Power Rankings: Analyzing the offenses of the NCAA tournament's likely No. 1 seeds
- The NCAA tournament's four No. 1 seeds look like near-locks at this point, so how should we evaluate their offenses? This week's Power Rankings takes a deep dive.
The final Power Rankings of the regular season take an in-depth look at the offenses of the four, projected No. 1 seeds for the NCAA tournament:
(Projected No. 1 seed in Midwest Region; ranked 5th in adjusted offensive efficiency on kenpom.com)
Offensive Scouting Report
* This is the Season of Smallball in Lawrence. Kansas' run at the 2016 national title was killed by a smallballin' Villanova team in the Elite Eight, and the Jayhawks have subsequently joined in on the downsizing. It wasn't a matter of copycatting 'Nova; it was about KU coach Bill Self maximizing the potential of a roster with an abundance of guards and a potential Lottery Pick freshman wing, 6' 8" Josh Jackson, who has considerable college value as a creating-scoring-and-rebounding "small" four.
Self went small on just a handful of possessions in '15–16, when his preferred 4–5 combo was senior Perry Ellis and junior Landen Lucas, and he had four playable bigs on the bench. This season, since losing freshman backup center Udoka Azubuike to an injury in mid-December, Self has rolled with small-ball units 88.6% of the time*, and it's resulted in the most efficient offense of his 13-season-run of Big 12 titles.
*(Splits gathered from hooplens.com lineup data during that time period.)
* The quintessential Kansas possession this season is the smallball weave, where the four perimeter players execute a series of dribble handoffs, with occasional ballscreen-and-roll-to-the-post actions by the lone big.
While the Jayhawks' national player of the year candidate, point guard Frank Mason III, is a capable scorer in pretty much any situation—isolations, ballscreens, handoffs, catch-and-shoots—Jackson is an abysmal iso scorer (at just 0.48 points per possession, according to Synergy) and not much better as a pick-and-roll ballhandler (0.59 PPP). That makes the weave ideal for Jackson, because it either gives him downhill driving momentum off of a handoff …
… or sets him up to make backcuts to the rim, which he typically finishes better than this one:
* Having a second point guard (Devonte' Graham) on the floor and mixing up ballhandlers with the weave creates more catch-and-shoot opportunities for Mason than a typical floor general gets. And that's a good thing, because Mason is one of the nation's most efficient catch-and-shoot snipers, scoring a remarkable 1.65 PPP. Aside from a wide-open lob dunk for Jackson, Mason firing off the catch is Kansas' most valuable scoring option.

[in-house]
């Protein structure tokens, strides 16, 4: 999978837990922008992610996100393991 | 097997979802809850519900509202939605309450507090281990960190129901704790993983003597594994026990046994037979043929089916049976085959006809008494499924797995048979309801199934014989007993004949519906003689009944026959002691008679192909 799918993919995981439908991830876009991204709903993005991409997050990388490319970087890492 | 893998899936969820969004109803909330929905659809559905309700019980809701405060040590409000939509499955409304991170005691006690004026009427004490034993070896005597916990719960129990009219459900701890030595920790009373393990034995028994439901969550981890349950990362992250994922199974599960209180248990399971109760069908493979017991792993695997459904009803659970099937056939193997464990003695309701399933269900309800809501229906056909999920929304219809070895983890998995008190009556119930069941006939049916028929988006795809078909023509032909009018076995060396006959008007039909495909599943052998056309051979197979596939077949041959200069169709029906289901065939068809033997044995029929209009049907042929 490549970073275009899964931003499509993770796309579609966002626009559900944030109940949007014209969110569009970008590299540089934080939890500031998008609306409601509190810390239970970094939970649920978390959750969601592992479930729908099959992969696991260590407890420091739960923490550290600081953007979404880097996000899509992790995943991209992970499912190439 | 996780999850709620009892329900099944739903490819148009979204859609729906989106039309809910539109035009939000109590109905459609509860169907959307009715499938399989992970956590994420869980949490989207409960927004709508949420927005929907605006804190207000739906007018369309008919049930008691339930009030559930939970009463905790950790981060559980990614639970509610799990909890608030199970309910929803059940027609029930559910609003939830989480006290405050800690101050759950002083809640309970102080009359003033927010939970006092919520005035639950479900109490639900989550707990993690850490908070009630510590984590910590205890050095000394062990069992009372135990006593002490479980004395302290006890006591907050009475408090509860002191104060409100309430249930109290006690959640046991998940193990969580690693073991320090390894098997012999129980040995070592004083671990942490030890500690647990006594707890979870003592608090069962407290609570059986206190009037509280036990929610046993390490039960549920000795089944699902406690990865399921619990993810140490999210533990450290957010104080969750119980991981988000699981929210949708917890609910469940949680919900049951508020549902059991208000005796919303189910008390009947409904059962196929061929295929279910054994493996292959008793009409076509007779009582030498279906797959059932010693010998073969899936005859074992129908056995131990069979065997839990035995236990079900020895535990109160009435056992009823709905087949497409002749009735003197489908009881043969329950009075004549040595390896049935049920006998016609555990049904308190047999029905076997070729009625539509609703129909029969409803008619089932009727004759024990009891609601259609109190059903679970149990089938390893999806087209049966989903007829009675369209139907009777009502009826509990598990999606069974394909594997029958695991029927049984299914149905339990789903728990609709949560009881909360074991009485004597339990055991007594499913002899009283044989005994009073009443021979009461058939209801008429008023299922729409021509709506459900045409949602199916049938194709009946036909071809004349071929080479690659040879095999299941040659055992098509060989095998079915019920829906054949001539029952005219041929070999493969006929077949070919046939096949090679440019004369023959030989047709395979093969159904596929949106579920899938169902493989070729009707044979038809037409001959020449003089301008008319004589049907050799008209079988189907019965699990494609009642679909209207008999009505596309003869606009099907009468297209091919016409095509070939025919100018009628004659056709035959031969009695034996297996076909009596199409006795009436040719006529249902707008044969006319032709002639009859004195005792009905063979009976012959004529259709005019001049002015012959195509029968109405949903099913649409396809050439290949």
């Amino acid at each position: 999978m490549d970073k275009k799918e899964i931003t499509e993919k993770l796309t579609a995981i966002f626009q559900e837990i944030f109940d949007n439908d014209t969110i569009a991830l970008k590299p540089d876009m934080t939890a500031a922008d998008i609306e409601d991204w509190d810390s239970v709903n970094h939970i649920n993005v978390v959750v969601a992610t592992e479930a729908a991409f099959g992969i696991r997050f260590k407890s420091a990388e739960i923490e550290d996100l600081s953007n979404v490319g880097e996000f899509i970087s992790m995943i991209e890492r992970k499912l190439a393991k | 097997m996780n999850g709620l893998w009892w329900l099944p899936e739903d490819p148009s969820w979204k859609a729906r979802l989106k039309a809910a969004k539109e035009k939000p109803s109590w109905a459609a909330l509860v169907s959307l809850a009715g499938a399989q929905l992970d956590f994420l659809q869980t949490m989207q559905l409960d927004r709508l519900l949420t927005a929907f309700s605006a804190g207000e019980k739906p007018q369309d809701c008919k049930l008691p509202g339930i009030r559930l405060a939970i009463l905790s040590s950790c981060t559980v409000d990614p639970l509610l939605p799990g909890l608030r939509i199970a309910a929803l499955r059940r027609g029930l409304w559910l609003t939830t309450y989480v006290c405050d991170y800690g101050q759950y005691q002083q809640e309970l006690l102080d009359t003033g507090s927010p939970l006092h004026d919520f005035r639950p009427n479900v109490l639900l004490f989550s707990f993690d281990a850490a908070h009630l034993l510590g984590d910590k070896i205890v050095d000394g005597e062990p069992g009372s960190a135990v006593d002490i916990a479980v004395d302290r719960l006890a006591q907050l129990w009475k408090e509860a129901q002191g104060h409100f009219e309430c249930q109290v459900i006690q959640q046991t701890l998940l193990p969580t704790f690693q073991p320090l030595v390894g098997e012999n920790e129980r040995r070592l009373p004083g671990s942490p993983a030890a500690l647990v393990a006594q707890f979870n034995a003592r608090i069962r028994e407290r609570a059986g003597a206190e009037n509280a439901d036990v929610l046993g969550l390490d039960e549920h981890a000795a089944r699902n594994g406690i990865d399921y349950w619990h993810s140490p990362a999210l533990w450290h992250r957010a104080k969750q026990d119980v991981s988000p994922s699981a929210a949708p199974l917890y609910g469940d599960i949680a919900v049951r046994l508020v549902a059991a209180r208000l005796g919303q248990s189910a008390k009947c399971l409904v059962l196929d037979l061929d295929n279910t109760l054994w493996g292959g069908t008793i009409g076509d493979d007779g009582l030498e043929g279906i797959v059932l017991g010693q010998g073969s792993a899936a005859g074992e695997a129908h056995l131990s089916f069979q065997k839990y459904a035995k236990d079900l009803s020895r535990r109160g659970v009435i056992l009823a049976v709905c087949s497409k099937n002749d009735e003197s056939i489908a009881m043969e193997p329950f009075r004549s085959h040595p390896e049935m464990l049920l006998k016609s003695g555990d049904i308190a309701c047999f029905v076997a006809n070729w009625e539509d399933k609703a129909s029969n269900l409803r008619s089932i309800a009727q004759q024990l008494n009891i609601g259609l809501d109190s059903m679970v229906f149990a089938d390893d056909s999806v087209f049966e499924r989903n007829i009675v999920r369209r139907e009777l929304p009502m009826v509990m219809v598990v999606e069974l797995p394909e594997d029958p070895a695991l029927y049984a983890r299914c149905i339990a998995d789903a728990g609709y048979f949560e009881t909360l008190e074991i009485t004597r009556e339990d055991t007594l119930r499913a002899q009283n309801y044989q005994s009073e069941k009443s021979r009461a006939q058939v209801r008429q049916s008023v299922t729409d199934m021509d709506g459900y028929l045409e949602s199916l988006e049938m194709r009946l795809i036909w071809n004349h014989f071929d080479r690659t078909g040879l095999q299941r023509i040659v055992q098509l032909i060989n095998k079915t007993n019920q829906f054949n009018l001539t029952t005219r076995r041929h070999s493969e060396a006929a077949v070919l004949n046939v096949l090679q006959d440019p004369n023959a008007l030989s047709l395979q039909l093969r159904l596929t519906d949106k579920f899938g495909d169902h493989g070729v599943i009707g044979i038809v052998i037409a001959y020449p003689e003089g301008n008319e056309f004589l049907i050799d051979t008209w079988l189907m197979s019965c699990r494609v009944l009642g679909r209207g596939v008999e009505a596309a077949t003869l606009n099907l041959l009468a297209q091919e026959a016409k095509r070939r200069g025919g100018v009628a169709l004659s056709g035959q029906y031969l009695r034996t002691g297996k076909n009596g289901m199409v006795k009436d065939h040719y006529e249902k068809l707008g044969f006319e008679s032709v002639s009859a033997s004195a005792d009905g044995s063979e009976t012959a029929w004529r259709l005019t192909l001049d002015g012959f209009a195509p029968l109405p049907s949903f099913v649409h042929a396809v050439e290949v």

* Posting up isn't completely dead for Kansas. While it's no longer consistently option A or B, Lucas did have seven post-up possessions in the regular-season finale against Oklahoma State. He's an efficient enough post scorer (at 1.00 PPP) to have sets run for him when he's matched up against a lesser big man, and the Jayhawks' spread-out offense, which always has four long-range shooters, makes it difficult to run double-teams at Lucas on the block.
(Projected No. 1 seed in East Region; ranked 3rd in adjusted offensive efficiency on kenpom.com)
Offensive Scouting Report
* Villanova is the one elite offense that out-smallballs Kansas, often rolling with some combination of the 6' 6" Kris Jenkins at the four, and 6' 7" Eric Paschall or 6'7" Mikal Bridges at the five. Partly due to an injury that kept starting "center" Darryl Reynolds out for five Big East games, the Wildcats used those super-small combos 49.7% of the time during conference play, with positive offensive results, according to hooplens.com data.
No overhaul has been necessary to go super-small: Coach Jay Wright has been running four-out motion offense forever at 'Nova, and his attack easily adapts to five-out arrangements that create wide-open spaces for drives.
* 'Nova sets up a lot of those drives with its favorite maneuver, the shot-fake. I ran this earlier in the season, but when FS1 showed a glimpse of Providence coach Ed Cooley's locker-room whiteboard prior to his first meeting with Villanova, the first point of emphasis under Jenkins and guards Jalen Brunson and Dante DiVincenzo was "stay down on shot fakes."
* The signature move for national player of the year candidate Josh Hart, a right-handed wing, is to drive left from the perimeter and spin back right for a layup. Hart is arguably the country's most effective driving-to-the-rack scorer, and the quintessential Villanova possession looks pretty much like this one in a later meeting with the Friars: spread to set up a Brunson drive, jump-stop, shot-fake and kickout; followed by a Hart catch, shot-fake, drive left and spin-back right: